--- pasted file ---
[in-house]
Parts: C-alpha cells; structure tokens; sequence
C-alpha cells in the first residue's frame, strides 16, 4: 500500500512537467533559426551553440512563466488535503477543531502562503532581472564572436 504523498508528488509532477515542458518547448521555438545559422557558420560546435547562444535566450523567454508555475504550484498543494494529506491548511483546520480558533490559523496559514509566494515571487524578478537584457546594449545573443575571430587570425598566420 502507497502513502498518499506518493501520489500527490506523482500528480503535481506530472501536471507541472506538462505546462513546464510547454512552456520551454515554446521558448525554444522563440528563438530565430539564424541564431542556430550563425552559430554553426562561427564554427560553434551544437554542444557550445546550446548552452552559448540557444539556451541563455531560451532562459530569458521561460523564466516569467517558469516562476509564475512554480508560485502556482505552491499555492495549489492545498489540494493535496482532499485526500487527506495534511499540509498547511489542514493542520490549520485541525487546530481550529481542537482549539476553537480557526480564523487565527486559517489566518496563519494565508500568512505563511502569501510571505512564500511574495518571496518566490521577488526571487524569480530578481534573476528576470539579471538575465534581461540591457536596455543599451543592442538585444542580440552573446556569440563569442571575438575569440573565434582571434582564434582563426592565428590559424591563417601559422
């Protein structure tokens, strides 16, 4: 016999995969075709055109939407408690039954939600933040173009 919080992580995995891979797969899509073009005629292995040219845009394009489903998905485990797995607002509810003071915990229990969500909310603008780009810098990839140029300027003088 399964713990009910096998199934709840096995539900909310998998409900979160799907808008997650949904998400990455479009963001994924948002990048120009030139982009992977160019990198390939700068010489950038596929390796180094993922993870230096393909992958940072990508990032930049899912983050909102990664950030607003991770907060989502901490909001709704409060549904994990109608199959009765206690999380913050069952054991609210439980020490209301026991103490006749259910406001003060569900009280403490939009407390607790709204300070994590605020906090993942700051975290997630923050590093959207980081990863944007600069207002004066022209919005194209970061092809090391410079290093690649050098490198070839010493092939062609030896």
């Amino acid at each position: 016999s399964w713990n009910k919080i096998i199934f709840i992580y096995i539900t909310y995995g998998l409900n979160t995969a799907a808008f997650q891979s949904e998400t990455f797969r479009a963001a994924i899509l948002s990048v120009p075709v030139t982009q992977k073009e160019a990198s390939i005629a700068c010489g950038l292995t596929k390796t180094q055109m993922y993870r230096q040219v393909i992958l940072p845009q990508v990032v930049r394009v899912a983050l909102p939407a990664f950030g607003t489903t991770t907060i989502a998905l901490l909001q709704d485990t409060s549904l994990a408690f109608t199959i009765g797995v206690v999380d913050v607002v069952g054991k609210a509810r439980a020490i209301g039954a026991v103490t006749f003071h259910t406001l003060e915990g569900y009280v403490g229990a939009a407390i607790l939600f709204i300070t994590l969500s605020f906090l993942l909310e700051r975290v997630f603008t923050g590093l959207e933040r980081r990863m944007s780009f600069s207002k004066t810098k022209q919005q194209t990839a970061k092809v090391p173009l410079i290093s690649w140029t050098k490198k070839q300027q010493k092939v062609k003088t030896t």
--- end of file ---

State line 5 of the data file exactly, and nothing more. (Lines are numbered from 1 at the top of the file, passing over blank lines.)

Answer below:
């Amino acid at each position: 016999s399964w713990n009910k919080i096998i199934f709840i992580y096995i539900t909310y995995g998998l409900n979160t995969a799907a808008f997650q891979s949904e998400t990455f797969r479009a963001a994924i899509l948002s990048v120009p075709v030139t982009q992977k073009e160019a990198s390939i005629a700068c010489g950038l292995t596929k390796t180094q055109m993922y993870r230096q040219v393909i992958l940072p845009q990508v990032v930049r394009v899912a983050l909102p939407a990664f950030g607003t489903t991770t907060i989502a998905l901490l909001q709704d485990t409060s549904l994990a408690f109608t199959i009765g797995v206690v999380d913050v607002v069952g054991k609210a509810r439980a020490i209301g039954a026991v103490t006749f003071h259910t406001l003060e915990g569900y009280v403490g229990a939009a407390i607790l939600f709204i300070t994590l969500s605020f906090l993942l909310e700051r975290v997630f603008t923050g590093l959207e933040r980081r990863m944007s780009f600069s207002k004066t810098k022209q919005q194209t990839a970061k092809v090391p173009l410079i290093s690649w140029t050098k490198k070839q300027q010493k092939v062609k003088t030896t």